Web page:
Michael Caputo, a former Trump campaign adviser who was embroiled in the Russia investigation before being tapped to serve as a spokesman for HHS, told reporters earlier this month that the switchover would improve data reporting.
"The new faster and complete data system is what our nation needs to defeat the coronavirus and the CDC, an operating division of HHS, will certainly participate in this streamlined all-of-government response," he said.
HHS did not respond to questions from Salon.
Vice President Mike Pence also insisted that the change was "about making the system better."
But Dr. Daniel Pollock, who heads the CDC's Division of Healthcare Quality Promotion, which oversees the collection of hospital data, refuted that claim.
Pollock told NPR that the CDC system was not slow and processed data as quickly as other reporting methods. He questioned whether HHS could do as good a jobm given the CDC's longstanding relationship with hospitals.
"They've been stood up relatively recently," he told the outlet. "And they don't have the track record, the expertise that we're able to provide."
The change came after Frieden and three other former CDC chiefs warned of the Trump administration, "political leaders and others attempting to undermine the Centers for Disease Control and Prevention."
Democratic lawmakers also sounded the alarm after the change.
"The American people need transparency from the nation's public health agencies," Rep. Don Beyer, D-Va., said on Twitter. "The Trump Administration has politicized the pandemic response at every step, we simply can't trust them not to."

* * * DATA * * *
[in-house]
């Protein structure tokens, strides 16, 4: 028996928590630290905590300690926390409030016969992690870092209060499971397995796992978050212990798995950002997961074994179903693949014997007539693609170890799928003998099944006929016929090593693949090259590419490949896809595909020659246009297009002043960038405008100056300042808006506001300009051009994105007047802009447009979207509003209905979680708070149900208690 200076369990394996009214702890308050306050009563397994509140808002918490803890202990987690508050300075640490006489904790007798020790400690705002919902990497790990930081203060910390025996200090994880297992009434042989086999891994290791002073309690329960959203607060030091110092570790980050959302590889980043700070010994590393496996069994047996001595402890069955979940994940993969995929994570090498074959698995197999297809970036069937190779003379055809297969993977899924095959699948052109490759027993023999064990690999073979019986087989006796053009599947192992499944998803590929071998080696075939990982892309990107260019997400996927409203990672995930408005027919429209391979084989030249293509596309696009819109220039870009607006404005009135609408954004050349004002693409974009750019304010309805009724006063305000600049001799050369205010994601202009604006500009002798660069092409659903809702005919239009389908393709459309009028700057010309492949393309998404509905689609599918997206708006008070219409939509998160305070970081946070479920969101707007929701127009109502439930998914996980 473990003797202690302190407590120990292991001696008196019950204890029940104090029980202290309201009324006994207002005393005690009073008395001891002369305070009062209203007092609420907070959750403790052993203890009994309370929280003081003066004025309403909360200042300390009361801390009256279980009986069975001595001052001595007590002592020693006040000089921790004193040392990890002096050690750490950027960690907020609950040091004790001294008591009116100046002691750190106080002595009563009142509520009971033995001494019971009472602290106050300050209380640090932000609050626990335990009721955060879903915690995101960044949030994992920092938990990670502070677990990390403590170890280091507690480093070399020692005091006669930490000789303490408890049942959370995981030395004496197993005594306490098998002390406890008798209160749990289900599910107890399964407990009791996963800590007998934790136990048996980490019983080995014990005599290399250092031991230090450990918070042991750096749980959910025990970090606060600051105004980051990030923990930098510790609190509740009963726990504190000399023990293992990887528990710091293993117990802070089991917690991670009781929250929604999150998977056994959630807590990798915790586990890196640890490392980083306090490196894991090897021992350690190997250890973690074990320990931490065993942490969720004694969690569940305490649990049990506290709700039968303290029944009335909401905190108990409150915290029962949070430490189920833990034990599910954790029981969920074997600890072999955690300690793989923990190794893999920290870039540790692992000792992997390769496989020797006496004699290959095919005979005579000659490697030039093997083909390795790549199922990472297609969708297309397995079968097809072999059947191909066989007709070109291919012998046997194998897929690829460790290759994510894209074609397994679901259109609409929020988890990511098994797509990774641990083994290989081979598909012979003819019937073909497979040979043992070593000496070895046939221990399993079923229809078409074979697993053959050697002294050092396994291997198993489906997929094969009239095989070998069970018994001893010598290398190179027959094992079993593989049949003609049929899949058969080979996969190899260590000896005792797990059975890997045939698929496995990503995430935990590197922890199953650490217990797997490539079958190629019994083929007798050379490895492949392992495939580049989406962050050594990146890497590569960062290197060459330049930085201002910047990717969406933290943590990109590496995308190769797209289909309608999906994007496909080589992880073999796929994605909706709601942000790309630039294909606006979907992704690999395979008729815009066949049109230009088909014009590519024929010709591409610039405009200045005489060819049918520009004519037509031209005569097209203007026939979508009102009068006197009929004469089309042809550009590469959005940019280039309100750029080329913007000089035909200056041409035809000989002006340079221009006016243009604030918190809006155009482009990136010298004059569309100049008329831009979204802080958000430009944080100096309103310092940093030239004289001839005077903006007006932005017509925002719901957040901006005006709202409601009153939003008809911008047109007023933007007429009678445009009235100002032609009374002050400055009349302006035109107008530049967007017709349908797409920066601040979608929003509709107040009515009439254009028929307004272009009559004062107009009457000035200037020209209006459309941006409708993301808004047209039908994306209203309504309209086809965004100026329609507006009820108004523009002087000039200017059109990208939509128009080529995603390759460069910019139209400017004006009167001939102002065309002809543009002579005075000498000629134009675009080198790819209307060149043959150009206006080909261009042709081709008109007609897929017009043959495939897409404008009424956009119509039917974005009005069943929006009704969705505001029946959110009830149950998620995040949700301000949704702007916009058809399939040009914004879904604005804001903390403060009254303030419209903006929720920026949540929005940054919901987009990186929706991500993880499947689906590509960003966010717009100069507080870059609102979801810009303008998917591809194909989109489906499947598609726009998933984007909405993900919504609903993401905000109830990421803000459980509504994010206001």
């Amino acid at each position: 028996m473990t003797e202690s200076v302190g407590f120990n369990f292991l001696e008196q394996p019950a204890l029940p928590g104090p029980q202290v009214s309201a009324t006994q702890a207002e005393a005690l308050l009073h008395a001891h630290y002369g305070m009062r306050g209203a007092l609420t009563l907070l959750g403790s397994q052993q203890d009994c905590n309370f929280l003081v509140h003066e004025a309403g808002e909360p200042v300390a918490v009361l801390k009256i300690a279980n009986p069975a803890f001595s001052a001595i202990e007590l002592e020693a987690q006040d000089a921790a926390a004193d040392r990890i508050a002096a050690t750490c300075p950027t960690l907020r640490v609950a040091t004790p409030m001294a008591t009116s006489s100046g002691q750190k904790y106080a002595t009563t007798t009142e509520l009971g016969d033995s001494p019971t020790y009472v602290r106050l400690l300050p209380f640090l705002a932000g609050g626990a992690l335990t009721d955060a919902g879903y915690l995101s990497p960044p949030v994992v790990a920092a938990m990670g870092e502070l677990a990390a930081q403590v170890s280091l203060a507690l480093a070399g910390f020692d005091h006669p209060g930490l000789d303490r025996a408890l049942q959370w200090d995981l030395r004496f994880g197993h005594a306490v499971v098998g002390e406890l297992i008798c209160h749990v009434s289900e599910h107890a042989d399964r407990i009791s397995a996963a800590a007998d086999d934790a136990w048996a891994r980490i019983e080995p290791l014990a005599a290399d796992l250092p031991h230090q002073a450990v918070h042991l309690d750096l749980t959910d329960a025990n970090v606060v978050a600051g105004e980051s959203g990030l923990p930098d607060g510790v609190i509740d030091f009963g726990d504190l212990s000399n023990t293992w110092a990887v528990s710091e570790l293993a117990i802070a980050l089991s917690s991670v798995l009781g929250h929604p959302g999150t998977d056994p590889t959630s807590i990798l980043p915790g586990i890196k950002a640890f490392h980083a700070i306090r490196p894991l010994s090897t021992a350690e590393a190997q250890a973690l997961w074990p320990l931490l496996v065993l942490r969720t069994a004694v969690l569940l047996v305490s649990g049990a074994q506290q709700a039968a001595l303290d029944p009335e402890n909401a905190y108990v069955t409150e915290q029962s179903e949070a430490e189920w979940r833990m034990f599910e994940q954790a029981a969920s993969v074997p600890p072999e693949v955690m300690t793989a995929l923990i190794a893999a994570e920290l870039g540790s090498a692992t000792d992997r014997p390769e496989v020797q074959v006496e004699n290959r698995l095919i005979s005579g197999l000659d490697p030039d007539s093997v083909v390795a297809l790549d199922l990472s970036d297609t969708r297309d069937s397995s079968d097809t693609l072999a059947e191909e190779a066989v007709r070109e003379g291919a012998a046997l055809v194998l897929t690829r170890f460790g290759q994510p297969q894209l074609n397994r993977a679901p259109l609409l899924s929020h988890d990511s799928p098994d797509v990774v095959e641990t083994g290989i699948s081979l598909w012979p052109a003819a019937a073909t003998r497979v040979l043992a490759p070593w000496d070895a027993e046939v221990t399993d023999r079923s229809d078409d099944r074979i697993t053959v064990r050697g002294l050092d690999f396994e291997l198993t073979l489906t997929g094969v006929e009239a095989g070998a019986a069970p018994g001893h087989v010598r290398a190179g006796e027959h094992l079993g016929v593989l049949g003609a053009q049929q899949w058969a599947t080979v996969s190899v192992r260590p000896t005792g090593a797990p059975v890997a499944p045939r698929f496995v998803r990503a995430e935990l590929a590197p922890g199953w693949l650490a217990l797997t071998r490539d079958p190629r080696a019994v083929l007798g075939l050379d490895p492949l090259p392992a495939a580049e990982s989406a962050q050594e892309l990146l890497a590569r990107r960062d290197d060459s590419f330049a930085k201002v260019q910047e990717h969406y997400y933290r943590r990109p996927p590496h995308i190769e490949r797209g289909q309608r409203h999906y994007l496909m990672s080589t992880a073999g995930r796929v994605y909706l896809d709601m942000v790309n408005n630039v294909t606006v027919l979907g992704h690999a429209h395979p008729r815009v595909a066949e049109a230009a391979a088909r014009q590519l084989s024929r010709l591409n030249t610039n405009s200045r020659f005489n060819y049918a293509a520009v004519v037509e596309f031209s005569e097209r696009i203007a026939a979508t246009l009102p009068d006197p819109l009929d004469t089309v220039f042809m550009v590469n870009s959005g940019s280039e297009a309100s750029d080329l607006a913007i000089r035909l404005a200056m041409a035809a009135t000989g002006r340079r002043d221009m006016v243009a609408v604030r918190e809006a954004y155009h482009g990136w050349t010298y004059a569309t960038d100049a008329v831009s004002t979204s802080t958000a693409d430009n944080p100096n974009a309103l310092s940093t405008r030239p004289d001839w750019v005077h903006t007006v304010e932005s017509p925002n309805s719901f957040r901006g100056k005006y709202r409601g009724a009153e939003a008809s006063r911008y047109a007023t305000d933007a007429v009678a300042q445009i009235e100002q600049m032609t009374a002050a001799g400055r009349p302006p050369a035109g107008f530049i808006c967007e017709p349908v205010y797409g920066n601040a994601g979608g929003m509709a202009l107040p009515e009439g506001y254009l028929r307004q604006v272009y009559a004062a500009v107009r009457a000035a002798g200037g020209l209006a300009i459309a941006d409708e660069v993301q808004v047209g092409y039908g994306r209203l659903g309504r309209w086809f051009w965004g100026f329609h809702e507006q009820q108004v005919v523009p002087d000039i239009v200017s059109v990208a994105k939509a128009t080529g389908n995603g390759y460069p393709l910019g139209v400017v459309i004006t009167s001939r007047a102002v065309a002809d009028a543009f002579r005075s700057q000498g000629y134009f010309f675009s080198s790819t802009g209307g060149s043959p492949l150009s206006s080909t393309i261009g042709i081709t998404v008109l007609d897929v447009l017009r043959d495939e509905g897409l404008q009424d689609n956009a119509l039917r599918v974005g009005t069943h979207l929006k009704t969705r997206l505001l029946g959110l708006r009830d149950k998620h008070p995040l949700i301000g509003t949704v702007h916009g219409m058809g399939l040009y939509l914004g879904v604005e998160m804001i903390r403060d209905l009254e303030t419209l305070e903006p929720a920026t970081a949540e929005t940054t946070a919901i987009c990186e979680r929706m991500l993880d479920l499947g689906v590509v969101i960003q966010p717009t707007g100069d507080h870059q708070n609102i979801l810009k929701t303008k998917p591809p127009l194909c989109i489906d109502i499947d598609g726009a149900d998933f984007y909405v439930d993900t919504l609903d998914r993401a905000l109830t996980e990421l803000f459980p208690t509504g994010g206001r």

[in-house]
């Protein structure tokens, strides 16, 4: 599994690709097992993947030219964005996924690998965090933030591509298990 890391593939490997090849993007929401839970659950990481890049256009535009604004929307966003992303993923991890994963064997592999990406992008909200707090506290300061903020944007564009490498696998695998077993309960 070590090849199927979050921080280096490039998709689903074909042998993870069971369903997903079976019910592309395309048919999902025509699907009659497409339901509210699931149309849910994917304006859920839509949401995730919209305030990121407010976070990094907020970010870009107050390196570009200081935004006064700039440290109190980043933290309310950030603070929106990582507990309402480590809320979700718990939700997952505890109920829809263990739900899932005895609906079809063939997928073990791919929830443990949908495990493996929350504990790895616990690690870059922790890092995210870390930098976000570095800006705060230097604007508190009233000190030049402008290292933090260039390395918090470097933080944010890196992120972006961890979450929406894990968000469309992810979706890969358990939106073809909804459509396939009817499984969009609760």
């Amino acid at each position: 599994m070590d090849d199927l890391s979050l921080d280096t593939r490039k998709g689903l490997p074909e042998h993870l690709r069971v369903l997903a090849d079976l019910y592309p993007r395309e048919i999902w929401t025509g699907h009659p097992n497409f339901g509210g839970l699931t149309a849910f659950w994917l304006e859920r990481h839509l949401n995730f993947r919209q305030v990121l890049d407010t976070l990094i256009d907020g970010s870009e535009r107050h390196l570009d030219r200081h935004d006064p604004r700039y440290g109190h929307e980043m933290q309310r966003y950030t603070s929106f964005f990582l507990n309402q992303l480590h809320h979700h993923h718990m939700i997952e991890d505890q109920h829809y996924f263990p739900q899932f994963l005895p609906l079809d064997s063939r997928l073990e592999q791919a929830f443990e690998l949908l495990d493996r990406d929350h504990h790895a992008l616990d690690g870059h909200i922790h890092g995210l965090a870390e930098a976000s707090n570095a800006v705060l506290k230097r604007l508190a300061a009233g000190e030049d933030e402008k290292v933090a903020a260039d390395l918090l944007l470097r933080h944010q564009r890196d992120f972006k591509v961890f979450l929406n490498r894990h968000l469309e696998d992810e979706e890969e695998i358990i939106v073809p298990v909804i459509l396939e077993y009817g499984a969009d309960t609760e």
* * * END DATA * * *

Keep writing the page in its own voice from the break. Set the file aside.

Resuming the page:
"Only the CDC has the expertise to collect data," argued Rep. Donna Shalala, D-Fla., who served as HHS secretary under President Bill Clinton. "I think any move to take responsibility away from the people who have the expertise is politicizing."
The change has particularly hit smaller states hard because many were using the CDC system that HHS replaced to report data. Nine states had fewer than 50% of their hospitals reporting data through the new HHS system as of last week. In states like North Dakota and Louisiana, that number was below 30%.
The Missouri Hospital Association was forced to temporarily shut down its data dashboard due to the incomplete information.
"Although Missouri is likely back on track with our hospital-specific data reporting as of today, the shift has essentially left the state in the dark for two weeks," Dillon said. "So, during the transition, some data was reported incorrectly."
Dillon said that the lost two weeks came at a critical time as the state's infections spiked and hospitalizations grew during the transition.
"The absence of information in Missouri reduced local leaders' line of sight on the virus, effectively eliminating their ability to make good decisions in the interest of their communities," he said. "HHS is likely on track to offer very good information. We are not critical of the effort to collect and report the data. However, their process to get to that product was a catastrophe."
Though Dillon is optimistic about the data collection, "the rush to move platforms was unnecessary with significant consequences," he said. "Overall, it has been an unfortunate incident."
Frieden, Benjamin and other public health leaders working with Resolve to Save Lives released a list of 15 essential indicators, including confirmed and probable cases, data related to testing rates and hospitalization rates, and even data on the percentage of people wearing masks in public indoor settings, that should be reported by each state to ensure transparency and the public's ability to respond to the situation in their area.
"There must be a commitment to accurate and timely reporting of data on the 15 essential metrics we outlined, with complete transparency," Frieden told Salon. "Incomplete data prevent us from getting the full picture of the current course of this ever-changing pandemic, and leave us flying blind as we work to get ahead of it. If we don't have a full and accurate understanding of what the status of the pandemic is today, we won't be able to fight it as effectively as possible tomorrow."